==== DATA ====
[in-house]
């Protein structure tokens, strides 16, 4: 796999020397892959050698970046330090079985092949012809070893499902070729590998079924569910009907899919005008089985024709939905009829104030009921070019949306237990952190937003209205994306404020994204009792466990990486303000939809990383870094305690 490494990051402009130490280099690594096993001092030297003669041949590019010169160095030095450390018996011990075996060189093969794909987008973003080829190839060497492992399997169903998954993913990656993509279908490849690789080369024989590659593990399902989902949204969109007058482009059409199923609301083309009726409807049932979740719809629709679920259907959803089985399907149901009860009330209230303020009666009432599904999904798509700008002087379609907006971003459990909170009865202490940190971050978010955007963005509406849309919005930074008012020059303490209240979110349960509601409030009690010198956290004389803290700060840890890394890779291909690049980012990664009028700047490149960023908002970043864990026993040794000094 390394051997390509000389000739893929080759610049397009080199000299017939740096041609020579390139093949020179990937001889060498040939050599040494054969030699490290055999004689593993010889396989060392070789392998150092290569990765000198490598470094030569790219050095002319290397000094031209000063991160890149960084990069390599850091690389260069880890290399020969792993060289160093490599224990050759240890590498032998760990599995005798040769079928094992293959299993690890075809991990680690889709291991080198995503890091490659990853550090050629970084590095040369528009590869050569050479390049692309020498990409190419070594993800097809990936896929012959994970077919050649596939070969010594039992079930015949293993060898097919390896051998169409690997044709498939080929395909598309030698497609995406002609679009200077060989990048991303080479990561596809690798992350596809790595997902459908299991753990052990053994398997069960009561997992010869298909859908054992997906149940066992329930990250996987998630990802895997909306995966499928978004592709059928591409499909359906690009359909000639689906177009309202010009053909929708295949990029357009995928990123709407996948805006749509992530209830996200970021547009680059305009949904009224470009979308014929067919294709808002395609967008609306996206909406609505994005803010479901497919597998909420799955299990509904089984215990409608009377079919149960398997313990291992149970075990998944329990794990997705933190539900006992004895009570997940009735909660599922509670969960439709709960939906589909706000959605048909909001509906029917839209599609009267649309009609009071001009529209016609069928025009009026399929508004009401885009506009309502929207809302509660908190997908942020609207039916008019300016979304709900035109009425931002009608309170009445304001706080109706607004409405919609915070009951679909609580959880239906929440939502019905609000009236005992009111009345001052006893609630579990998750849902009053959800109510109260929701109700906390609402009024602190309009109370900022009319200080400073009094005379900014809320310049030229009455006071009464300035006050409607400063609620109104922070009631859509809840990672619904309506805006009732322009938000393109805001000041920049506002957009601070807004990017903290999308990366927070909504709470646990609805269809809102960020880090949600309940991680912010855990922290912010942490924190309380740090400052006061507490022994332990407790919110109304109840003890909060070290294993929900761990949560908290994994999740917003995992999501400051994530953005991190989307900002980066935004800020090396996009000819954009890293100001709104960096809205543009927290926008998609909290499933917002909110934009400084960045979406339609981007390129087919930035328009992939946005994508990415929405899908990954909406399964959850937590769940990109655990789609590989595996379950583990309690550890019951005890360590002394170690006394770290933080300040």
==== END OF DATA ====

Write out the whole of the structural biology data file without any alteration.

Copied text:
[in-house]
């Protein structure tokens, strides 16, 4: 796999020397892959050698970046330090079985092949012809070893499902070729590998079924569910009907899919005008089985024709939905009829104030009921070019949306237990952190937003209205994306404020994204009792466990990486303000939809990383870094305690 490494990051402009130490280099690594096993001092030297003669041949590019010169160095030095450390018996011990075996060189093969794909987008973003080829190839060497492992399997169903998954993913990656993509279908490849690789080369024989590659593990399902989902949204969109007058482009059409199923609301083309009726409807049932979740719809629709679920259907959803089985399907149901009860009330209230303020009666009432599904999904798509700008002087379609907006971003459990909170009865202490940190971050978010955007963005509406849309919005930074008012020059303490209240979110349960509601409030009690010198956290004389803290700060840890890394890779291909690049980012990664009028700047490149960023908002970043864990026993040794000094 390394051997390509000389000739893929080759610049397009080199000299017939740096041609020579390139093949020179990937001889060498040939050599040494054969030699490290055999004689593993010889396989060392070789392998150092290569990765000198490598470094030569790219050095002319290397000094031209000063991160890149960084990069390599850091690389260069880890290399020969792993060289160093490599224990050759240890590498032998760990599995005798040769079928094992293959299993690890075809991990680690889709291991080198995503890091490659990853550090050629970084590095040369528009590869050569050479390049692309020498990409190419070594993800097809990936896929012959994970077919050649596939070969010594039992079930015949293993060898097919390896051998169409690997044709498939080929395909598309030698497609995406002609679009200077060989990048991303080479990561596809690798992350596809790595997902459908299991753990052990053994398997069960009561997992010869298909859908054992997906149940066992329930990250996987998630990802895997909306995966499928978004592709059928591409499909359906690009359909000639689906177009309202010009053909929708295949990029357009995928990123709407996948805006749509992530209830996200970021547009680059305009949904009224470009979308014929067919294709808002395609967008609306996206909406609505994005803010479901497919597998909420799955299990509904089984215990409608009377079919149960398997313990291992149970075990998944329990794990997705933190539900006992004895009570997940009735909660599922509670969960439709709960939906589909706000959605048909909001509906029917839209599609009267649309009609009071001009529209016609069928025009009026399929508004009401885009506009309502929207809302509660908190997908942020609207039916008019300016979304709900035109009425931002009608309170009445304001706080109706607004409405919609915070009951679909609580959880239906929440939502019905609000009236005992009111009345001052006893609630579990998750849902009053959800109510109260929701109700906390609402009024602190309009109370900022009319200080400073009094005379900014809320310049030229009455006071009464300035006050409607400063609620109104922070009631859509809840990672619904309506805006009732322009938000393109805001000041920049506002957009601070807004990017903290999308990366927070909504709470646990609805269809809102960020880090949600309940991680912010855990922290912010942490924190309380740090400052006061507490022994332990407790919110109304109840003890909060070290294993929900761990949560908290994994999740917003995992999501400051994530953005991190989307900002980066935004800020090396996009000819954009890293100001709104960096809205543009927290926008998609909290499933917002909110934009400084960045979406339609981007390129087919930035328009992939946005994508990415929405899908990954909406399964959850937590769940990109655990789609590989595996379950583990309690550890019951005890360590002394170690006394770290933080300040």